Despite the steady performance of China’s economy in the first half of 2015 — its gross domestic product grew by the expected 7 percent — the economy is facing multiple domestic and international challenges, Xu Shaoshi, head of the National Development and Reform Commission, said during the ongoing bimonthly session of the top legislature.
 
While delivering a report to the session, Xu expressed confidence that China’s economy can maintain steady growth in the second half of 2015, and that the country can meet major annual targets including economic growth, employment, grain output, pollutant control and affordable housing.
 
China is dealing with uncertainty at home and abroad, with some sectors facing heightened difficulties and risks, Xu said, adding that the foundation for an improved economy was not solid enough.
 
Internationally, the global economy is growing slower than expected and faces new uncertainties, which pose an increasingly negative impact on the Chinese economy, said Xu.
 
China’s economy is still facing downward pressure, the market demand remains weak and enterprises face sluggish profits, he said, warning that potential risks remain.
 
To tackle these problems, the central government will continue a proactive fiscal policy and a prudent monetary stance, Xu said.
 
The government will actively develop private banks, support and standardize Internet finance and small-loan companies, he said, adding that there will be more efforts to cultivate an open, transparent, stable and healthy capital market.
 
China will continue to offer taxation and financial support to innovation, and give more preferential taxes to small businesses, he said, adding that more attention will also be given to defusing financial risks.
 
According to a report on the 2015 budget, also unveiled yesterday, central and local governments reported slower and “severe” fiscal revenue growth in the first seven months, due to factors such as economic slowdown and falling prices.
Source: Shanghai Daily, August 28, 2015
Toyota’s Tianjin factory to restart
27th August 2015

 Japanese auto giant Toyota said yesterday that it would gradually restart operations in Tianjin after halting production in the wake of deadly explosions at a hazardous goods facility in the Chinese port city.

The company said workers will today begin preparatory work to restart a factory kept offline since a storage facility near the plant exploded earlier this month.

“The restart itself will take place on Friday,” Toyota said in a statement.

The huge blasts killed at least 135 people.

At least 67 employees at the Toyota plant, including those who live around it, were injured.

The explosions happened while the plant was closed for a summer vacation, but Toyota said it decided to keep it offline to assess the situation.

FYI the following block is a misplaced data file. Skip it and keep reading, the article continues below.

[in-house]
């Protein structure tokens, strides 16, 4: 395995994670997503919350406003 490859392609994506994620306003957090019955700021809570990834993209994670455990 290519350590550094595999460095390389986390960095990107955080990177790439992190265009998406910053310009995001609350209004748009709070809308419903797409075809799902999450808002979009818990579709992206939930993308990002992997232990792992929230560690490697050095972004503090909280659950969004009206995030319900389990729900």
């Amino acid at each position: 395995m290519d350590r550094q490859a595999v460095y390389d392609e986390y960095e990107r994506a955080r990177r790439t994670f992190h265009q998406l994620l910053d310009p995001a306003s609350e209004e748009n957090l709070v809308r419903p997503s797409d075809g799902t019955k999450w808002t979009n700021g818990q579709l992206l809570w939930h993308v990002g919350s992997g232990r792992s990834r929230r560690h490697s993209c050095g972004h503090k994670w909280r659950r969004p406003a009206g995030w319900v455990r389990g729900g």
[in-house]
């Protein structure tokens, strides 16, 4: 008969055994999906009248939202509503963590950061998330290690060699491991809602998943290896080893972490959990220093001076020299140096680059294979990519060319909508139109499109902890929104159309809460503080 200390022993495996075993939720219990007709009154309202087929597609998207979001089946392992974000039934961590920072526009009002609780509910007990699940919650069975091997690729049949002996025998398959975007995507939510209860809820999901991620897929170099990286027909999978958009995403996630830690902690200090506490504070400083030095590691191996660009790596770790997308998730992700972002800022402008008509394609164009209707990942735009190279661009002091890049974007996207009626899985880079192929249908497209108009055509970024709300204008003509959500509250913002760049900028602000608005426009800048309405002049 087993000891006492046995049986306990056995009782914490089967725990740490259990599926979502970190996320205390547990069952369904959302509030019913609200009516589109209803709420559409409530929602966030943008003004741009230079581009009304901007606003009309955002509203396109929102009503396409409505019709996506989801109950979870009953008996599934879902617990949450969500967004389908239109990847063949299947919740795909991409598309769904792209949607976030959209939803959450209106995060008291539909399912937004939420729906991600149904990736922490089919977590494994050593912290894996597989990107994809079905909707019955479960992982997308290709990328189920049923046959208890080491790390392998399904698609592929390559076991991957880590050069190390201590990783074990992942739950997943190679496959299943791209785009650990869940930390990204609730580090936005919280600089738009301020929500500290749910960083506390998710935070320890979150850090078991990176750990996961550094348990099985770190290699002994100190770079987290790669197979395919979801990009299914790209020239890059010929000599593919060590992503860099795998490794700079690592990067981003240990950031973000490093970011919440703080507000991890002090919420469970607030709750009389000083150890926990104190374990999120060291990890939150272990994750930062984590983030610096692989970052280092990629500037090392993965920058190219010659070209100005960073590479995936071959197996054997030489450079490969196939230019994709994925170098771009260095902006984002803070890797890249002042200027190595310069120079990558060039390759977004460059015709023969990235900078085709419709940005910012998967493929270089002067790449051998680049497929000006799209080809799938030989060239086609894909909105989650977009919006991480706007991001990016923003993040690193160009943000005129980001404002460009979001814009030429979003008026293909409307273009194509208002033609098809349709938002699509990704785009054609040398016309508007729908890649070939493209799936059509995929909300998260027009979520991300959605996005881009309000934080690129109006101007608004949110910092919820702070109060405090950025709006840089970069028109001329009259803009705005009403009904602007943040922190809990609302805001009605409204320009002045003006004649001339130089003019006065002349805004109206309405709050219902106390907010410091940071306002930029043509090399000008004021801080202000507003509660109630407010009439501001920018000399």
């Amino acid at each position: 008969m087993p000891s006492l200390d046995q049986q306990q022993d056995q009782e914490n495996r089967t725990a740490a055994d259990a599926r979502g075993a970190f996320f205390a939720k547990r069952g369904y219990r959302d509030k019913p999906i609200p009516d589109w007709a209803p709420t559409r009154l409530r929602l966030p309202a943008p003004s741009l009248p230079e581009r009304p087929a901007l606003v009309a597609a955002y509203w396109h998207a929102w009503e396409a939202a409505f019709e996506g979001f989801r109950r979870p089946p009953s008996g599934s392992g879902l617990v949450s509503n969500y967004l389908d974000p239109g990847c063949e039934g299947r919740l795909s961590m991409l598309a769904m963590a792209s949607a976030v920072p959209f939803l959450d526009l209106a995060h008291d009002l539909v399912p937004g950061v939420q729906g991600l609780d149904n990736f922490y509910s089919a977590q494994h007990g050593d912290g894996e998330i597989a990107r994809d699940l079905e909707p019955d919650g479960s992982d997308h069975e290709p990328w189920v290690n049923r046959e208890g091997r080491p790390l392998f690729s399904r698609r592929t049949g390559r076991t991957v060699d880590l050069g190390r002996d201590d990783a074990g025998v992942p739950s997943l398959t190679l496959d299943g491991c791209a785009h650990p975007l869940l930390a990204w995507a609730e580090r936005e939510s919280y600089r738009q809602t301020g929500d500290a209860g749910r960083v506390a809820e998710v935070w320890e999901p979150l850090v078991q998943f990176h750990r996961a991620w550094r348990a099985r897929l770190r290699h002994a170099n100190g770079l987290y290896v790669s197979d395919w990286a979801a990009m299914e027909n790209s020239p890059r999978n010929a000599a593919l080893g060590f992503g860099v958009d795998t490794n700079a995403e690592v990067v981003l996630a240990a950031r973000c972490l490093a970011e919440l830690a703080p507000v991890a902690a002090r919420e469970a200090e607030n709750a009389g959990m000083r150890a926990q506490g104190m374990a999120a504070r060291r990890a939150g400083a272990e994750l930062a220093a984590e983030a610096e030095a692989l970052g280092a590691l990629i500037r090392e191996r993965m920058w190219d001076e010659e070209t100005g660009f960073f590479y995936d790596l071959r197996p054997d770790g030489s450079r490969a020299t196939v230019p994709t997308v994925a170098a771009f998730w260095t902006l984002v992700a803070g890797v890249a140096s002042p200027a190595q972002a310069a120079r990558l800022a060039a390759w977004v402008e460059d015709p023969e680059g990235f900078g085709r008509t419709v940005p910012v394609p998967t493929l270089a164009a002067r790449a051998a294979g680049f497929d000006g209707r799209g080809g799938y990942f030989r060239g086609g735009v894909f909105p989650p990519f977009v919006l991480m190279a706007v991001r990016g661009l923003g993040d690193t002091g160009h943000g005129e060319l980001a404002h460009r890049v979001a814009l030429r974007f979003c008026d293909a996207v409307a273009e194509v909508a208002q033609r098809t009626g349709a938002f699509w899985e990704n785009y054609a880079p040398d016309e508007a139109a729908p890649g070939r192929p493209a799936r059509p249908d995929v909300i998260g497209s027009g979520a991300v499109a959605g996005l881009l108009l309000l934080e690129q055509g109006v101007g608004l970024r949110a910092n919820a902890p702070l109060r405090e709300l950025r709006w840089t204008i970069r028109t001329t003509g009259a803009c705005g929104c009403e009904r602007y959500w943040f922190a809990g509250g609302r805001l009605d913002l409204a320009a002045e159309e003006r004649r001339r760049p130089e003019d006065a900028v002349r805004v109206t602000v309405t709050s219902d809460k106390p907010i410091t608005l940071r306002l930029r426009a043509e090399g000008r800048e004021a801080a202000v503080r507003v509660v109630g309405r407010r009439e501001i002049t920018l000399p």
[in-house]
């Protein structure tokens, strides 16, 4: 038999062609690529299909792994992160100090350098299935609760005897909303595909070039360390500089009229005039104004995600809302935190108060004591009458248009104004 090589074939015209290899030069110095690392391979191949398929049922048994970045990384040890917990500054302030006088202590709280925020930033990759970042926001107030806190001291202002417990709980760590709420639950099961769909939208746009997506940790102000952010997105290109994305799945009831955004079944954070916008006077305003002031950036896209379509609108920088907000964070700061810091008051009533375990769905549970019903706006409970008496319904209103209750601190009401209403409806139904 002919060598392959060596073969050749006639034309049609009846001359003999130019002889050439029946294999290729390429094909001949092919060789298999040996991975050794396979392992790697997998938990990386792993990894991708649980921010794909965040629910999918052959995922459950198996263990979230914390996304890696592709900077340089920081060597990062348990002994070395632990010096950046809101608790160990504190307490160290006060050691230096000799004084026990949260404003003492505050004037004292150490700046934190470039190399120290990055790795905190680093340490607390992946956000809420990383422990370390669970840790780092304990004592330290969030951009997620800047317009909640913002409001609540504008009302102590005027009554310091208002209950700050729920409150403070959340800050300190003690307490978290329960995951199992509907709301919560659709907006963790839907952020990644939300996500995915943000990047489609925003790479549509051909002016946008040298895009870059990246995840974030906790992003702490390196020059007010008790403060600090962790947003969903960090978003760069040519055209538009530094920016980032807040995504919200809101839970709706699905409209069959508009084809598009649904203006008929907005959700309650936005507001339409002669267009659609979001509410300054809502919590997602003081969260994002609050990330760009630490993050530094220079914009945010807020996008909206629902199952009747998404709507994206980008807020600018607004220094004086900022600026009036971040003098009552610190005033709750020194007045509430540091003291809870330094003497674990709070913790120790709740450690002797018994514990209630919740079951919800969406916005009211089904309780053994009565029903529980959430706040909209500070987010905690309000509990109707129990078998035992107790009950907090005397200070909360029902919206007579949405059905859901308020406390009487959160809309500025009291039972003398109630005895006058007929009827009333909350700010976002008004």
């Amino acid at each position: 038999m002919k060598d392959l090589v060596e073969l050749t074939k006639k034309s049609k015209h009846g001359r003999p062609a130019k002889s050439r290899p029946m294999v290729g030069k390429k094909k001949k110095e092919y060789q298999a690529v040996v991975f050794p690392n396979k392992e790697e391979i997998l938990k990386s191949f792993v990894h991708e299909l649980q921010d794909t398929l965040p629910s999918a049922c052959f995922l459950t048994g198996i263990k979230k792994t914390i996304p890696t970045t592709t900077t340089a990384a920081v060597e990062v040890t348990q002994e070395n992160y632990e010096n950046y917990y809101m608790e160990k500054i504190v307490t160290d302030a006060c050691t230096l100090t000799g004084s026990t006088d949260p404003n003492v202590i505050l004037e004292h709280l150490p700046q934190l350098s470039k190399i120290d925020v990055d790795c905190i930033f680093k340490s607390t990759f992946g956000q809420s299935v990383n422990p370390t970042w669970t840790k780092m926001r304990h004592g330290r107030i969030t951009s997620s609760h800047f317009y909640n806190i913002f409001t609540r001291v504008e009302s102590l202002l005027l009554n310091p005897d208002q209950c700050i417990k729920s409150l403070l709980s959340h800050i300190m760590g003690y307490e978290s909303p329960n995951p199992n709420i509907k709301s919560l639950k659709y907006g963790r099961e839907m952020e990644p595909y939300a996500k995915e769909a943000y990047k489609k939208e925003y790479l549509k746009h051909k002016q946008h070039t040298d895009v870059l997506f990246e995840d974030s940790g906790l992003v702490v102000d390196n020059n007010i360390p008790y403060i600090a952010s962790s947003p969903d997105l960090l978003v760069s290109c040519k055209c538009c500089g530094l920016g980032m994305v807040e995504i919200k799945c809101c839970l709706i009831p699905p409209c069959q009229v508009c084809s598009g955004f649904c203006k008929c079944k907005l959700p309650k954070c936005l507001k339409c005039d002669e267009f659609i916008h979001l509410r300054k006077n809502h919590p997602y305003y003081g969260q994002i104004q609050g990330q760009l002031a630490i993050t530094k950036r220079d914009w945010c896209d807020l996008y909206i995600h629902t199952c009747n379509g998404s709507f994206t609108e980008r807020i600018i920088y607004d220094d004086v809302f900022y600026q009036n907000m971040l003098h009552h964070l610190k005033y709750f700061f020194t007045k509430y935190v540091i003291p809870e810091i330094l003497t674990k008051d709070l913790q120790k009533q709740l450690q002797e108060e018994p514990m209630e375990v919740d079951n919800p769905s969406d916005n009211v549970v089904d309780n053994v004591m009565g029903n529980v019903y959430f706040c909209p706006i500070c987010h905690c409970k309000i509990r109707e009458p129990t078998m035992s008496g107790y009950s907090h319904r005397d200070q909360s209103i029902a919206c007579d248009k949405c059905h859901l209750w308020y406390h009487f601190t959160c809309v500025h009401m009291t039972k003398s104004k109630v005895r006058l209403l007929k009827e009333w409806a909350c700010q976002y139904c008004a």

The main Tianjin factory, which produces several models including the Corolla and Vios sedans, has about 12,000 employees and manufactured 440,000 vehicles last year.

Toyota had also stopped a production line about 70 kilometers away that depends on parts from the main operation.

That facility would be restarted today, the company said.

“So far, we have been inspecting our production facilities and ensuring machinery is safe to operate, while conducting maintenance as necessary,” Toyota said.

The firm added that it was looking at ways to make up for the lost production, either through overtime or extra shifts.

Of the two Toyota dealerships heavily damaged by the blasts, one reopened this week while the other stays shut.

Other Japanese firms including Panasonic and Mazda reported minor damage at their operations in Tianjin.

Source: Shanghai Daily, August 27, 2015
Stretching investment to tap needs
26th August 2015

 GERMAN specialty chemicals company LANXESS inaugurated a new rubber plant in Changzhou, east China’s Jiangsu Province, which is its largest investment in China so far.

The 235-million-euro (US$270 million) factory with an annual production capacity of 160,000 tons will produce rubber tailored to the automobile and construction industries. A car uses an estimated 5 kilograms of rubber for door seals, hoses and anti-vibration parts.

“This investment underlines our commitment to the Chinese market, which will continue to be a cornerstone of our global business development,” said Matthias Zachert, CEO and chairman of LANXESS.

“With the new plant, we have completed our global rubber production network,” he said.

The plant, set to create 200 new jobs, is expected to meet vast opportunities in Asia.

Source: Shanghai Daily, August 26, 2015